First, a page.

EXCURSION REPORTS FOR 2010
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St Andrews Barningham - April 30th 2010
St Mary Redgrave -
April 30th 2010
St. Albans - August 27th 2010
St Andrews South Lopham - April 30th 2010
   

St Andrews - Barningham (Reported and photographed by David Rowe)
Such was the demand for places that Barry wasn't certain he had a seat!
However all was well and we passed through countryside that was bursting with the first signs of Spring.
As always Barry had found us some gems to enjoy. Our first stop was at Barningham St Andrews church halfway between Thetford and Diss. For nearly six hundred years St Andrew's Church has been used as a place of worship by the village. It is set in the centre of the village surrounded by a closed churchyard. Although the church is noted in the Domesday Book nothing actually remains of the church building from that time. The exterior of the present church has changed very little over five hundred years. The chancel windows are 14th century decorated style while the nave windows are of the mid 15th perpendicular style. The remains of the screen show remnants of the original colours and the many carved bench ends have delightful figures. The pulpit is simple probably mid 17c.




Carved bench end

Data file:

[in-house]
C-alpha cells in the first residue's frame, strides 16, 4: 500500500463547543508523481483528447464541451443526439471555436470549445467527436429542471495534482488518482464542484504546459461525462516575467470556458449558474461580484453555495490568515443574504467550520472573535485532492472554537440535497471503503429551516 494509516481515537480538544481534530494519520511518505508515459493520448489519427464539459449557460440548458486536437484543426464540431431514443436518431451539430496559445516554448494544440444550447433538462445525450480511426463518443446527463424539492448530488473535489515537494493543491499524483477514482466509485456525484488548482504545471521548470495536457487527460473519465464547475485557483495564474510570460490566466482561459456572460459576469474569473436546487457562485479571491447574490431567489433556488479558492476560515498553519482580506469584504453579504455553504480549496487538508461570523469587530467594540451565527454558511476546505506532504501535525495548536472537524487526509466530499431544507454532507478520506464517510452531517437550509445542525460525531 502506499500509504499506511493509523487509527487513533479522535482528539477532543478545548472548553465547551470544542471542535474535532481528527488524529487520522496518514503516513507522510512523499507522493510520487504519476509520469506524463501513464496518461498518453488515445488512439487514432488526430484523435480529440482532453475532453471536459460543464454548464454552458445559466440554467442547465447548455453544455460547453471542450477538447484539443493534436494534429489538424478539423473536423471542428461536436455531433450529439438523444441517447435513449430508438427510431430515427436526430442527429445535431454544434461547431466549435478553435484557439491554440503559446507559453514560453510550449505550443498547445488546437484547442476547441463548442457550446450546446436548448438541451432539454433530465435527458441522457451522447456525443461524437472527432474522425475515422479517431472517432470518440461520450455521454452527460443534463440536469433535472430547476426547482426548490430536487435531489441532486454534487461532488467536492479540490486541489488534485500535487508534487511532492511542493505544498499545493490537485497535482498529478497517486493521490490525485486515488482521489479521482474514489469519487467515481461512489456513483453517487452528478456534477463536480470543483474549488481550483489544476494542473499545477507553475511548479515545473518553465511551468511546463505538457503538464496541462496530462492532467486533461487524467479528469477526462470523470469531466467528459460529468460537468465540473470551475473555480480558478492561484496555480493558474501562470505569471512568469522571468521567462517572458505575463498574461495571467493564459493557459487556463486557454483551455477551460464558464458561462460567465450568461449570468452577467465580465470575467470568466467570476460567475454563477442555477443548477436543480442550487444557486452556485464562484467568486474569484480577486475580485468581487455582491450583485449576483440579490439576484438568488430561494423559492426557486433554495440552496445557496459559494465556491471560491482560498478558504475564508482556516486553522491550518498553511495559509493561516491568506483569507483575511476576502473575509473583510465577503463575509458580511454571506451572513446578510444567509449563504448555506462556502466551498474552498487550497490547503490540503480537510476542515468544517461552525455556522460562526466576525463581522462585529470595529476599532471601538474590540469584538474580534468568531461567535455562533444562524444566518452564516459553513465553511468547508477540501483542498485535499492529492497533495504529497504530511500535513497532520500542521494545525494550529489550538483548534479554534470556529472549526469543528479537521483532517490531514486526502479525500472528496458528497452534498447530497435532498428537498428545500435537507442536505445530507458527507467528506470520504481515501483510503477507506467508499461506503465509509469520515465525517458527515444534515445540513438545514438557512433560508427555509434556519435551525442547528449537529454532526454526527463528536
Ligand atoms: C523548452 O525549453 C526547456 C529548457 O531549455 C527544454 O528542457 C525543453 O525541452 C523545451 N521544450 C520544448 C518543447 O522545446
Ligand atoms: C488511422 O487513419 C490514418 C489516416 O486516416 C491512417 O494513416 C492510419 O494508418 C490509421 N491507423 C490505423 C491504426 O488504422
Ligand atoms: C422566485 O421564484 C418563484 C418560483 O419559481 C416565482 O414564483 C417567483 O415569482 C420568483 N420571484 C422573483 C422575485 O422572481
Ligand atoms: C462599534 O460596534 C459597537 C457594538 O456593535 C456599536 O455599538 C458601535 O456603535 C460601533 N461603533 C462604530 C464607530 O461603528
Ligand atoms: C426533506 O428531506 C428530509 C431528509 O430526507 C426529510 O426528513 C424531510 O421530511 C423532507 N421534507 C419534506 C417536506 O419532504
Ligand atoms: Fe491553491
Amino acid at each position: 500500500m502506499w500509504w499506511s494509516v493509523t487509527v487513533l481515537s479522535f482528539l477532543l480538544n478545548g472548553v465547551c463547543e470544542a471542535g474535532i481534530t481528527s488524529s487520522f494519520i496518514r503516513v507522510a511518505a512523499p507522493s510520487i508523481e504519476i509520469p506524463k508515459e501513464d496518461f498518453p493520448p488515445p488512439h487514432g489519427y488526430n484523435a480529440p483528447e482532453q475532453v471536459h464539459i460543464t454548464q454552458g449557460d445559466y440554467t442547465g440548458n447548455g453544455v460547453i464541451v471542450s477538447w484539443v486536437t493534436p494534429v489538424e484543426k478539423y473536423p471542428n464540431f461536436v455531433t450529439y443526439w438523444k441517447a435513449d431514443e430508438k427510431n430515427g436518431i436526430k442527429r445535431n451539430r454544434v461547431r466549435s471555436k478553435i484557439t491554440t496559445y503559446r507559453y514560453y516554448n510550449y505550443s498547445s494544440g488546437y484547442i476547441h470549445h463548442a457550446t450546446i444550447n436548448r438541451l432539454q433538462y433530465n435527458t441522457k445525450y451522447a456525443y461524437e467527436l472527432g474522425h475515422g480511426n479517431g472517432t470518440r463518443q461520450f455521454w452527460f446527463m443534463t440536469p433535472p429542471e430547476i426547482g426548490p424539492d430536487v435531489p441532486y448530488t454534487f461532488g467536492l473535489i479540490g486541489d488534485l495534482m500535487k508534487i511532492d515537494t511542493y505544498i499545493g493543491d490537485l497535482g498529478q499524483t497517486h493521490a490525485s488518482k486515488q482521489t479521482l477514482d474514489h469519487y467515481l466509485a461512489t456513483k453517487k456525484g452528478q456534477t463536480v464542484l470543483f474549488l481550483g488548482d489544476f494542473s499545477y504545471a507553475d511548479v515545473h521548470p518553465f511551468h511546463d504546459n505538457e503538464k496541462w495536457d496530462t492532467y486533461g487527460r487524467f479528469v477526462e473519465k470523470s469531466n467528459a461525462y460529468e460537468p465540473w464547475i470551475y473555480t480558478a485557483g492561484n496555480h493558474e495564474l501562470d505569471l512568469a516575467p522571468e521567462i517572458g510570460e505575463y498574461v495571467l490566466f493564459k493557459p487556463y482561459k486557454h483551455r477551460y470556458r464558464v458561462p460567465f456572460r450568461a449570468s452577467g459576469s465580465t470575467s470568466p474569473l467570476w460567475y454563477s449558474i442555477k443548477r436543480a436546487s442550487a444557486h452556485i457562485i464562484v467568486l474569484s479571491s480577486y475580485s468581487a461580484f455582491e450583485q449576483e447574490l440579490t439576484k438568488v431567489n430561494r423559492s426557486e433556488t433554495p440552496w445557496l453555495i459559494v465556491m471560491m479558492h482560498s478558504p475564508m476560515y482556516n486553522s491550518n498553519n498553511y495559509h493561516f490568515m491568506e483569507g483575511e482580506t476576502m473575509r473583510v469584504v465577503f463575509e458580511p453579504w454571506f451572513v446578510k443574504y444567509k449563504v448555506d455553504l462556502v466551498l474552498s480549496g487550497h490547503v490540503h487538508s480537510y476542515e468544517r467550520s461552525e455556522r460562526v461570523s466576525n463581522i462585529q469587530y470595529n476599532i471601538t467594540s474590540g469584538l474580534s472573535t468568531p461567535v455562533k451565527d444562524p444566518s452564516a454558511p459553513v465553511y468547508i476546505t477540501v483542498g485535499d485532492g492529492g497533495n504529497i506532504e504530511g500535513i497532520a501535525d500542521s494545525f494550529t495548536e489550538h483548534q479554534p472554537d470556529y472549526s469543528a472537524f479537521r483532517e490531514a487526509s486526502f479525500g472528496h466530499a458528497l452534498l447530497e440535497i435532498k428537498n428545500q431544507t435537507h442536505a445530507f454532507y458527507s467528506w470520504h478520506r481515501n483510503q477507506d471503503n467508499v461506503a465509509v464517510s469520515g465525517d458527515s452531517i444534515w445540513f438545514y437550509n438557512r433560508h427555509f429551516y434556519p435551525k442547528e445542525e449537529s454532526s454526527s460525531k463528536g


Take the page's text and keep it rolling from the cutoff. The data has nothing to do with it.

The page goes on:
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Remains of screen


Pulpit of around 17thc

 

 

 

 



St Andrews - South Lopham (Reported and photographed by David Rowe)

Our second church was St Andrews South Lopham. It has the largest Norman tower in Norfolk other than the Cathedral, 1110 a gift from William Bigod to the monks of Thetford. There is one small circular window a remnant of the original Saxon church. The chancel 1350-80 was built by Nicholas Horton Rector.
Inside, the construction of the wall can be seen following renovations.
There is a compound hammer beam roof.

 

 


Hammerbeam roof
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General view of St. Andrews-South Lopham


Wall renovations

 

St. Mary - Redgrave (Reported and photographed by David Rowe)

After lunch in Diss we made our way to Redgrave St Mary, a Grade 1 listed church recently renovated by The Churches Renovation Trust and now open to the public again. It dates from 1280 and is mostly in the decorated gothic style. It contains many fine monuments of which the black & white marble effigies of Nicholas Bacon and his wife of 1616. A very flamboyant memorial to Sir John Holt Chief Justice 1710 by Thomas Green are outstanding.


Nicholas Bacon & his wife

Our thanks as always to Barry and to our bus driver whose skill along very narrow tracks and backing downhill into a field resulted in spontaneous applause!

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Memorial to Sir John Holt - Chief Justice

 

 

 

 

Visit to St Albans

To view more pictures of St. Albans, they can be viewed here........

Please note this is an external link to 'Picasa' web album where you can either view each picture individually, or select a slideshow top right.

Photography & text by David Rowe

   


Barry assured us that the dull weather we had to start, would improve as the day went on, it did.

As we arrived the sun came out and we were advised of the treasure trove of sights St Albans had to offer us. The Cathedral, the Roman remains, the Monastic ruins and the town buildings themselves.